The Second Estimate for Q2 GDP rose better-than-expected to 2.5 percent. Investing.com had forecast 2.2 percent and Briefing.com expected 2.1 percent. The upside surprise was largely the result of changes in the Net Exports (Exports minus Imports) component.
Here is an excerpt from the Bureau of Economic Analysis news release:
Real gross domestic product -- the output of goods and services produced by labor and property located in the United States -- increased at an annual rate of 2.5 percent in the second quarter of 2013 (that is, from the first quarter to the second quarter), according to the "second" estimate released by the Bureau of Economic Analysis. In the first quarter, real GDP increased 1.1 percent.
The GDP estimate released today is based on more complete source data than were available for the "advance" estimate issued last month. In the advance estimate, the increase in real GDP was 1.7 percent. With this second estimate for the second quarter, the increase in exports was larger than previously estimated, and the increase in imports was smaller than previously estimated (see "Revisions" on page 3).
The increase in real GDP in the second quarter primarily reflected positive contributions from personal consumption expenditures (PCE), exports, private inventory investment, nonresidential fixed investment, and residential fixed investment that were partly offset by a negative contribution from federal government spending. Imports, which are a subtraction in the calculation of GDP, increased.
The acceleration in real GDP in the second quarter primarily reflected upturns in exports and in nonresidential fixed investment and a smaller decrease in federal government spending that were partly offset by an acceleration in imports and decelerations in private inventory investment and in PCE. [Full Release]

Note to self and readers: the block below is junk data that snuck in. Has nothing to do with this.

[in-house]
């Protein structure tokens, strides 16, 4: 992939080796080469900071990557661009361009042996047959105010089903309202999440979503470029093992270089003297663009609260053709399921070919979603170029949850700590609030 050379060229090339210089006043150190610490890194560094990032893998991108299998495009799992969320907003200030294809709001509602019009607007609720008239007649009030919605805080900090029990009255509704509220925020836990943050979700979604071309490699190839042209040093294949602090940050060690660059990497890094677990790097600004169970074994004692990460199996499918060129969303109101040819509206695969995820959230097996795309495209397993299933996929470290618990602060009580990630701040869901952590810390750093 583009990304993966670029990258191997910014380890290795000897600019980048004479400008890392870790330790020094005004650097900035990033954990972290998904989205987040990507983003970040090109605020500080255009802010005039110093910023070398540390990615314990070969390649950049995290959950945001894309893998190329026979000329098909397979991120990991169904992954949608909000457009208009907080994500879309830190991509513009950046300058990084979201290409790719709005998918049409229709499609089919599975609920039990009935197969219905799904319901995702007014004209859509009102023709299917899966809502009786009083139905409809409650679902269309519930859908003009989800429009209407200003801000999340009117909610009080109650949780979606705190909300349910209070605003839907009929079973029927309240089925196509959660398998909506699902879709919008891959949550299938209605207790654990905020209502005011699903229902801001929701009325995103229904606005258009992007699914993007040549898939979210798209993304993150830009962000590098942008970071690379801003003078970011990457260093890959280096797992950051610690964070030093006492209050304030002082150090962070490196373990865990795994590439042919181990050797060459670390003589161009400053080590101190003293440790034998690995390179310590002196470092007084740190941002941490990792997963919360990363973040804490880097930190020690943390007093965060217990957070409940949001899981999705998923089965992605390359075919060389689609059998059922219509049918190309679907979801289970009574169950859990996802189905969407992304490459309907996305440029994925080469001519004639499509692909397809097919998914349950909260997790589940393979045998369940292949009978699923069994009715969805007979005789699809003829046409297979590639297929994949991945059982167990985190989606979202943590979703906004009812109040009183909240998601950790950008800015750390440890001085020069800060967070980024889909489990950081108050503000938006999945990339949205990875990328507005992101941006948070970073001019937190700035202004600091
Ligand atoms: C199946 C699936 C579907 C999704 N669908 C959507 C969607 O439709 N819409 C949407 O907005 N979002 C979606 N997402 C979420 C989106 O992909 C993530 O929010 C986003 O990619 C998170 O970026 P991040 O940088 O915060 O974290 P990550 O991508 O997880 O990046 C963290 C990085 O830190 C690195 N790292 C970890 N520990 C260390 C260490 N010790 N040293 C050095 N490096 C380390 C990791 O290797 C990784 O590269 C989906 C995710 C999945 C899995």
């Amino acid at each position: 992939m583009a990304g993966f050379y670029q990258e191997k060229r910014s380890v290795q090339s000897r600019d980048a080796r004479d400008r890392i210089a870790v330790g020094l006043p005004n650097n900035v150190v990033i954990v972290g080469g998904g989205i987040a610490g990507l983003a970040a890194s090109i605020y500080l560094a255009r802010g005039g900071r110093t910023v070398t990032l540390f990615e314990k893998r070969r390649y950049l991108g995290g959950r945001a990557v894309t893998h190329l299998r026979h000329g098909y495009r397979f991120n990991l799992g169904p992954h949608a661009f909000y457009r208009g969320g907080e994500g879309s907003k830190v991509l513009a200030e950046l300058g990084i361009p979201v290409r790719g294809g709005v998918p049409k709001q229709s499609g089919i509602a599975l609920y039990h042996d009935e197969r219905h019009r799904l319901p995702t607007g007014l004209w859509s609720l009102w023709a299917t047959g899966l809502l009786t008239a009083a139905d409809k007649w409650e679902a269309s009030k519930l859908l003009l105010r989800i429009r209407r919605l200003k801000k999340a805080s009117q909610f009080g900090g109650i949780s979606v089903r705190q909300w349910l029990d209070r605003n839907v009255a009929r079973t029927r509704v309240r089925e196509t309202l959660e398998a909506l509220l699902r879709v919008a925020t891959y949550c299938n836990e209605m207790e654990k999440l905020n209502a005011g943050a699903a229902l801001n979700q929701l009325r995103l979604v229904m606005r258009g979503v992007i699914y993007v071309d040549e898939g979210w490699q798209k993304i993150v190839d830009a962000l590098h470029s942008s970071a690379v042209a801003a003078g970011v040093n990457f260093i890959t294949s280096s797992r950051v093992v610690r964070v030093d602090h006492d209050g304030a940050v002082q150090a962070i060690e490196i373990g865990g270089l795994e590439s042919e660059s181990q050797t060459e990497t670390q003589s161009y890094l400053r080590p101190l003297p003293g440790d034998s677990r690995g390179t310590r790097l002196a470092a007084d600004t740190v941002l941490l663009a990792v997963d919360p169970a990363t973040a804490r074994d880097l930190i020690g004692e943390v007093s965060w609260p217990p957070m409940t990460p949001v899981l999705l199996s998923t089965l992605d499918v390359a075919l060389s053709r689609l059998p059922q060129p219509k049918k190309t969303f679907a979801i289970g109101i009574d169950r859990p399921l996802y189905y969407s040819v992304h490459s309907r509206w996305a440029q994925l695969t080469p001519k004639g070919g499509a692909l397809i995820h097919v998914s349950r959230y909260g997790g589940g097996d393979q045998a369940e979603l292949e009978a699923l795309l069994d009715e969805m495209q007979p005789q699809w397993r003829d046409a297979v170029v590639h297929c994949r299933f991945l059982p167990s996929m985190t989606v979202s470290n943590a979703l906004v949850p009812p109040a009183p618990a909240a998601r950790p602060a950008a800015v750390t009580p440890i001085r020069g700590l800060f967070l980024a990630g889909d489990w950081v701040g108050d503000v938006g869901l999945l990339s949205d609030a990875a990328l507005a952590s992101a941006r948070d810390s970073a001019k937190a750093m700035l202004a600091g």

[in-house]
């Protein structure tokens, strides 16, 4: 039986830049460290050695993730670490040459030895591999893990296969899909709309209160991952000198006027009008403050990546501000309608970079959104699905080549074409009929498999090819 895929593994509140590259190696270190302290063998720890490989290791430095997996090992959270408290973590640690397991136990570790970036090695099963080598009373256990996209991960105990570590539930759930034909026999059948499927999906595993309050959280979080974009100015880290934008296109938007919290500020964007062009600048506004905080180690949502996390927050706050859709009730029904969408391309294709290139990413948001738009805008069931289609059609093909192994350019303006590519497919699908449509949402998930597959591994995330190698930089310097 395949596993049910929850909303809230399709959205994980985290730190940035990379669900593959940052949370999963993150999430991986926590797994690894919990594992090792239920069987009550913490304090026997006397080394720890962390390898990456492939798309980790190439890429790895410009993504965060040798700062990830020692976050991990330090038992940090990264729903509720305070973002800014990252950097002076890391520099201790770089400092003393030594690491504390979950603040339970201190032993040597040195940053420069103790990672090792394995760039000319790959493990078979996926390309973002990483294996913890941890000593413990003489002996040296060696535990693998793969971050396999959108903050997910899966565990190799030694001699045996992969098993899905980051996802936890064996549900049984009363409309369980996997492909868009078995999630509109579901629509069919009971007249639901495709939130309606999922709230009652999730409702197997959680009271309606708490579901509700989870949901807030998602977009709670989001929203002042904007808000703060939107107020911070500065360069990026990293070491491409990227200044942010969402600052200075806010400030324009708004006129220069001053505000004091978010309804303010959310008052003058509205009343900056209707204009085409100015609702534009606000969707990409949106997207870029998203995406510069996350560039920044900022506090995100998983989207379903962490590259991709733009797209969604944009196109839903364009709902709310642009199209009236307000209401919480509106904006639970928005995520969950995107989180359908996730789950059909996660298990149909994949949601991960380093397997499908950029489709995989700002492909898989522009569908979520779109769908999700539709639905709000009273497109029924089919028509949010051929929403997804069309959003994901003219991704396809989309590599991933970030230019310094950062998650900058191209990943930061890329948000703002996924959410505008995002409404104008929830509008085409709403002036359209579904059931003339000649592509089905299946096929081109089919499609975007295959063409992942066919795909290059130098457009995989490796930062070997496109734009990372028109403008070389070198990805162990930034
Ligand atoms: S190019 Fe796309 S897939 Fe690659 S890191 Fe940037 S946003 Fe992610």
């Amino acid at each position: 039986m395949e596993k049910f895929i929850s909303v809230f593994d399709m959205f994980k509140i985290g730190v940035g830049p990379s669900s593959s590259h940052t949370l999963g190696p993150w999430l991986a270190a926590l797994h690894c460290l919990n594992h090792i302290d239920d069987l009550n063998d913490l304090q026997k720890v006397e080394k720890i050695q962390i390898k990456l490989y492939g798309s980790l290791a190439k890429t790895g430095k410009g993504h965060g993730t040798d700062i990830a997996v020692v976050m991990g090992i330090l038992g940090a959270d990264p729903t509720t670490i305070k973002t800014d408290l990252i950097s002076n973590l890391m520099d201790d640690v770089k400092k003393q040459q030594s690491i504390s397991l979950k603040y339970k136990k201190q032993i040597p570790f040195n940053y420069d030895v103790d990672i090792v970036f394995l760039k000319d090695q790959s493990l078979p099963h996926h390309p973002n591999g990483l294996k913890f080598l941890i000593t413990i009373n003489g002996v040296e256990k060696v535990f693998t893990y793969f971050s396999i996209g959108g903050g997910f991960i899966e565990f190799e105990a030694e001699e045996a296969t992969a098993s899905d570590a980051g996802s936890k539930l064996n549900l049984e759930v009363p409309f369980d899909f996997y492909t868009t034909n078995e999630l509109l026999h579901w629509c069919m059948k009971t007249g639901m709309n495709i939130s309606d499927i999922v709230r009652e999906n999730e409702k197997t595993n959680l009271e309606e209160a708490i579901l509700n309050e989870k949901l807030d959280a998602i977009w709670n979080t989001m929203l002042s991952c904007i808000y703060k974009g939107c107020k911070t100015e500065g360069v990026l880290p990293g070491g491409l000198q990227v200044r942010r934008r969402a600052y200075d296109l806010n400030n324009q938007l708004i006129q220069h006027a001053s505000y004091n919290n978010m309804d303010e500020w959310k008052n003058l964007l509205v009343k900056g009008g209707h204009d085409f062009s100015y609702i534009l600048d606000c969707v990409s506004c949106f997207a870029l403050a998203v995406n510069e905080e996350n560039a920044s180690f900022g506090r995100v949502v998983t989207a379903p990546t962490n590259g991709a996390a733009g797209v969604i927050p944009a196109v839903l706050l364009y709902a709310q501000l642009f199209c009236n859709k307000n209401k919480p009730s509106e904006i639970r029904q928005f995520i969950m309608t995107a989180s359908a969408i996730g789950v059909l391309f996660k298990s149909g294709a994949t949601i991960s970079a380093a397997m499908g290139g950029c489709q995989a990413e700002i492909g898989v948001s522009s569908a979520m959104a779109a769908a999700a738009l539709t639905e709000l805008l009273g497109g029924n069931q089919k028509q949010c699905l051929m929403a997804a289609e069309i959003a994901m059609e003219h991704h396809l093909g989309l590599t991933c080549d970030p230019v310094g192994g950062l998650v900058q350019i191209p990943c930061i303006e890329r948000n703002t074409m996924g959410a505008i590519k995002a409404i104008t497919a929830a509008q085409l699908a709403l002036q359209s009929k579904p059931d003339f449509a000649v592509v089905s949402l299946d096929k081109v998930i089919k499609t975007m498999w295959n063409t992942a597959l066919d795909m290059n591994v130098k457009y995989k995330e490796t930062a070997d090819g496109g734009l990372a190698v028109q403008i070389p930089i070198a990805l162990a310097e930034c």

Here is a look at GDP since Q2 1947 together with the real (inflation-adjusted) S&P Composite. The start date is when the BEA began reporting GDP on a quarterly basis. Prior to 1947, GDP was reported annually. To be more precise, what the lower half of the chart shows is the percent change from the preceding period in Real (inflation-adjusted) Gross Domestic Product. I've also included recessions, which are determined by the National Bureau of Economic Research (NBER).
Here is a close-up of GDP alone with a line to illustrate the 3.3 average (arithmetic mean) for the quarterly series since the 1947, with the latest GDP revisions. This number had been at 3.3 for 14 quarters, slipped to 3.2 in Q4 of 2012, and is now back to 3.3. I've also plotted the 10-year moving average, currently at 1.8. The current GDP is now above this moving average.
Here is the same chart with a linear regression that illustrates the gradual decline in GDP over this timeframe.
Perhaps the most telling representation of slowing growth in the U.S. economy is the year-over-year rate of change. The latest data point is lower than the onset of all recessions except the one that started in January 1980.
And for a bit of political trivia, here is a look at GDP by party in control of the White House and Congress.
In summary, the Q2 GDP Second Estimate of 2.5 percent was higher than expectations, thanks largely to the upward revision to Net Exports.